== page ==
The most successful, healthy, and growing ministries depend on teams of high-quality volunteers.
I know that this may not be a shocking or new truth, but what’s hard to hear is that not all of your leaders/volunteers begin with or maintain high quality.
The goal is not just a quantity of more leaders. I truly believe many youth ministers are hung up on not having enough leaders.
The real sauce is quality, and quality teams come from quality coaching (i.e. hard, relational work), of drawing the most out of people. So roll up your flannel sleeves and put on your windbreaker pants and chunky cross-trainers, because we’re considering our roles as pastor-coaches.
High quality comes from high standards and coaching.
If you’re not getting what you want out of your team it is either related to measuring inefficiently/ineffectively (i.e. measuring the wrong results or measuring the wrong way), or a lack in coaching up (i.e. getting the most out of what you already have). And let’s be honest: both scenarios are just implications for more hard work, but before you click away or scroll on, hear me out on how you can move forward.
Not all players are the same.
Coaching would be easier if all the players were the same. But that’s not what makes a healthy and awesome team. Fielding 9 outfielders or 5 centers is going to create an awkward mess of talent without teamwork. As pastor-coach, you need a vision for who is playing where (and not just on the team).
Leading a team of volunteers means that you will encounter a variety of personalities and gifting. That’s a good thing. Work for it! It’s an awesome mixture of blessing and challenge. The really hard work of leadership is pulling those people together and preparing them to give their best.
The diamonds are in the rough.
The funny idiom about undeveloped talent being gem-worthy is true! One of the greatest challenges of organizational/team leadership is coaching up leaders who are almost there. Coaching up is hard work. It’s toil, but it’s where the real shine comes from.
And some of us are guilty for loving the challenge differently; when it is students, we love it (they are growing!). But when it happens with our adult leaders, we get frustrated (they should know better!).
Some of the best talent you have, you have already, it just needs to be drawn out from the people on your team. I promise that you all have at least one adult or a couple of students who are ready for more, they just don’t know what it is, or how to get there. This is why they have you. You love them, want what’s best for them, and hopefully have enough relational trust to see beyond where they are and coach them into more and more of their untapped potential.
See potential beyond personality.
Some of the best people on your team are going to frustrate you. In over 16 years of ministry leadership, one of the things I have found to be true is that some of the best personality leaders (relational, kind, caring) can sometimes be the least prepared (forgot to check the lesson, didn’t check up on the emails). This can be frustrating at times, and yet watching them lead students and care deeply for the vision of your ministry is refreshing.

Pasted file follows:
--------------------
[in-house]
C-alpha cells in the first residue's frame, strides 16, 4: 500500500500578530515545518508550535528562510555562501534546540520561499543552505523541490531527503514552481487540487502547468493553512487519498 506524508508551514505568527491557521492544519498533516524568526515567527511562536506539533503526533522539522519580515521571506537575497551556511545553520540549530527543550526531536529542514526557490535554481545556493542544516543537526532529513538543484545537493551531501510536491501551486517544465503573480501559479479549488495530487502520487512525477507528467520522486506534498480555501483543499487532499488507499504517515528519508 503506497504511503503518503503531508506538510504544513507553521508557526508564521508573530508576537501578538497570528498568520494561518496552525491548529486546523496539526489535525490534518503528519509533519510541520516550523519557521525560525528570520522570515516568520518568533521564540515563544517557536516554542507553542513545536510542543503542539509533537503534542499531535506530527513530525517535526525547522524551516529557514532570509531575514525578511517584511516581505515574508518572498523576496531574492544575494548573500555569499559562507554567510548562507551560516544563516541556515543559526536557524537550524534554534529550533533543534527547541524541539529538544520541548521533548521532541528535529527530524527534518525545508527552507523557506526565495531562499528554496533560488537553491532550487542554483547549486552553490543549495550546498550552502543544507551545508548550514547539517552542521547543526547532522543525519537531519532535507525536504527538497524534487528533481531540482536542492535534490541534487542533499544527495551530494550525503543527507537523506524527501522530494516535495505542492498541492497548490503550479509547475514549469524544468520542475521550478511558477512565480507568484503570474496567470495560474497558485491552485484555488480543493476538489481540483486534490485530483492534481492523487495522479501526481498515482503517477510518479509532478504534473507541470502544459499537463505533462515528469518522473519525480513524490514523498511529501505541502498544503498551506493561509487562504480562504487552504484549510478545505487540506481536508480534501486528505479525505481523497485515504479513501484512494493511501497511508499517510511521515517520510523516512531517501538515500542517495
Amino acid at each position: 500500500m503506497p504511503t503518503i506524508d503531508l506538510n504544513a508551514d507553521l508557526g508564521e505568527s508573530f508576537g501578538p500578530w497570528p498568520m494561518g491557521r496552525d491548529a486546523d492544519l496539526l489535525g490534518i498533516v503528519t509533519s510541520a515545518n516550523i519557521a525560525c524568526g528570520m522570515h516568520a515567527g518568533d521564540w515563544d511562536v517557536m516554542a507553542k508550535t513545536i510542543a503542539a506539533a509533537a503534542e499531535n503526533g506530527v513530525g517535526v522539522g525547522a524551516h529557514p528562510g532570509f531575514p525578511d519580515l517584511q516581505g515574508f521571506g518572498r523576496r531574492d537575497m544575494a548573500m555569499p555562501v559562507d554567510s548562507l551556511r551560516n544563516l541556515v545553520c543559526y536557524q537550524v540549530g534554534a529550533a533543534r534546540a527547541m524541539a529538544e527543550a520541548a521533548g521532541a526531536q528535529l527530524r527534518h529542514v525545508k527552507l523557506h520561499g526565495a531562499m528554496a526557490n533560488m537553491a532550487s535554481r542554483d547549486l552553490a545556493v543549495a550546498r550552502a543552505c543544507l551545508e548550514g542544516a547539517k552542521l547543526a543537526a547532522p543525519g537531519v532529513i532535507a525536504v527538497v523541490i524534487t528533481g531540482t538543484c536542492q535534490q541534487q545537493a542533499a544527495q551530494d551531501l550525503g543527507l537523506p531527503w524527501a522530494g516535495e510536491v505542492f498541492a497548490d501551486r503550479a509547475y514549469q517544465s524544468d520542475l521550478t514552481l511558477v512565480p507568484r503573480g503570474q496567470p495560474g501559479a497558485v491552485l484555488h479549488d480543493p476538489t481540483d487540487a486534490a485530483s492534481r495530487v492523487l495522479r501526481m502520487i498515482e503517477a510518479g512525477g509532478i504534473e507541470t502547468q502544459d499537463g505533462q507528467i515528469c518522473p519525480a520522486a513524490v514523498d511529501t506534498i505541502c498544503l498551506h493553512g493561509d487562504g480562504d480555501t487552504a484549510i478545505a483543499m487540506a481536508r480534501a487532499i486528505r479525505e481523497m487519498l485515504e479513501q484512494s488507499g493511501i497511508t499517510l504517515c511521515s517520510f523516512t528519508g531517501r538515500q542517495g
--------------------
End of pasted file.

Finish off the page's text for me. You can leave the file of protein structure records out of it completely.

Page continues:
They love to serve, but we would really love them to be a little more prepared. We can work on that together. How? By asking clarifying questions.
Questions are the number one tool of a pastor-coach. The better the questions the better the pastor-coach.
Create a conversational opportunity to create space for them to ask questions. Usually when there is a gap, it comes from a lack of clarity around expectations. What is the difference between what you expect and what they are doing?
Facilitate their self-discovery.
They may not see it. Don’t be angry for what they didn’t notice; help them ask the questions to see it more clearly. Most of us live in the habits we fall into, and to change takes a hand-hold to step up and out of whatever was our routine. In fact, make learning more and more about their own strengths and weaknesses a regular part of what it means to be on your team. Everyone benefits from when teammates are learning more and more about their challenges and value-adds.
Clarify what’s next best, create helpful steps.
If this is a team effort for your ministry, then do the teamwork together. Help them in practice sessions, so that they can be ready to play. Whether it is a small group leader who needs to be more dynamic during group time, or a leader who needs to commit to one big idea from the lesson instead of trying to cover it all, give them encouraging notes often. Make plain what improvement looks like. If there is enough trust to call someone out, be pastoral enough to point them to the next step and to call them into conversation. Help them see success as much they see what’s lacking.
Point out their strengths.
Like great questions, positive reinforcement is one of the most powerful tools we have in pastor-coaching. It’s the way in which they will remember what they learn. When you celebrate with them and brag on them to others when they are doing a great job, they will continue to run in that direction.
I know you already wear a lot of hats, but for this season when everything feels uncertain, double-down on loving and leading your team. The more you can build up who you already have this season, the better your team will be for next season.
This content was written by Zac Workun. Zac serves as the Student Ministry Training Specialist for Lifeway and is one of the co-founders of Youth Ministry Booster. He has served the local church in various youth ministry roles for over 15 years.